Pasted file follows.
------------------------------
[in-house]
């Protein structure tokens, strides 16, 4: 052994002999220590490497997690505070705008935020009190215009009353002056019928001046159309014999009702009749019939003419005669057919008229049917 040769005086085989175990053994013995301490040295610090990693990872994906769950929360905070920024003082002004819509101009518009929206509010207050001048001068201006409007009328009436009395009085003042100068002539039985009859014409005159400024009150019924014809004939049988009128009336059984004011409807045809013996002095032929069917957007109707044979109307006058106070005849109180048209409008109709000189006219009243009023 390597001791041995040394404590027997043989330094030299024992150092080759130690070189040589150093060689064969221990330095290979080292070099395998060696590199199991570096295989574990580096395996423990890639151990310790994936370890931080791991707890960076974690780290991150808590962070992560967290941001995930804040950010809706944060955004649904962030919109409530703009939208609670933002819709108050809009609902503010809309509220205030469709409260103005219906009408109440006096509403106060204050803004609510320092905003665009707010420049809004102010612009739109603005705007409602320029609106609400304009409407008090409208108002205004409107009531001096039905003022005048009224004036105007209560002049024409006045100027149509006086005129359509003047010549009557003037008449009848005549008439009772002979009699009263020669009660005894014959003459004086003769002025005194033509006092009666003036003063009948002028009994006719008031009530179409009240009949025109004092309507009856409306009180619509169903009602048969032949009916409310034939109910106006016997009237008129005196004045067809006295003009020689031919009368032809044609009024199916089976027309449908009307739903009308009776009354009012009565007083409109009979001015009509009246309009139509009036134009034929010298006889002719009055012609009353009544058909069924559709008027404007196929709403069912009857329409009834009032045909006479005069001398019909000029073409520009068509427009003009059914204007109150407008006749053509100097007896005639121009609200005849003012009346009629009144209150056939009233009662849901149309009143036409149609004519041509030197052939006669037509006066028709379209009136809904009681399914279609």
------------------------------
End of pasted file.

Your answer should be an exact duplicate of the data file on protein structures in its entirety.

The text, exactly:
[in-house]
């Protein structure tokens, strides 16, 4: 052994002999220590490497997690505070705008935020009190215009009353002056019928001046159309014999009702009749019939003419005669057919008229049917 040769005086085989175990053994013995301490040295610090990693990872994906769950929360905070920024003082002004819509101009518009929206509010207050001048001068201006409007009328009436009395009085003042100068002539039985009859014409005159400024009150019924014809004939049988009128009336059984004011409807045809013996002095032929069917957007109707044979109307006058106070005849109180048209409008109709000189006219009243009023 390597001791041995040394404590027997043989330094030299024992150092080759130690070189040589150093060689064969221990330095290979080292070099395998060696590199199991570096295989574990580096395996423990890639151990310790994936370890931080791991707890960076974690780290991150808590962070992560967290941001995930804040950010809706944060955004649904962030919109409530703009939208609670933002819709108050809009609902503010809309509220205030469709409260103005219906009408109440006096509403106060204050803004609510320092905003665009707010420049809004102010612009739109603005705007409602320029609106609400304009409407008090409208108002205004409107009531001096039905003022005048009224004036105007209560002049024409006045100027149509006086005129359509003047010549009557003037008449009848005549008439009772002979009699009263020669009660005894014959003459004086003769002025005194033509006092009666003036003063009948002028009994006719008031009530179409009240009949025109004092309507009856409306009180619509169903009602048969032949009916409310034939109910106006016997009237008129005196004045067809006295003009020689031919009368032809044609009024199916089976027309449908009307739903009308009776009354009012009565007083409109009979001015009509009246309009139509009036134009034929010298006889002719009055012609009353009544058909069924559709008027404007196929709403069912009857329409009834009032045909006479005069001398019909000029073409520009068509427009003009059914204007109150407008006749053509100097007896005639121009609200005849003012009346009629009144209150056939009233009662849901149309009143036409149609004519041509030197052939006669037509006066028709379209009136809904009681399914279609």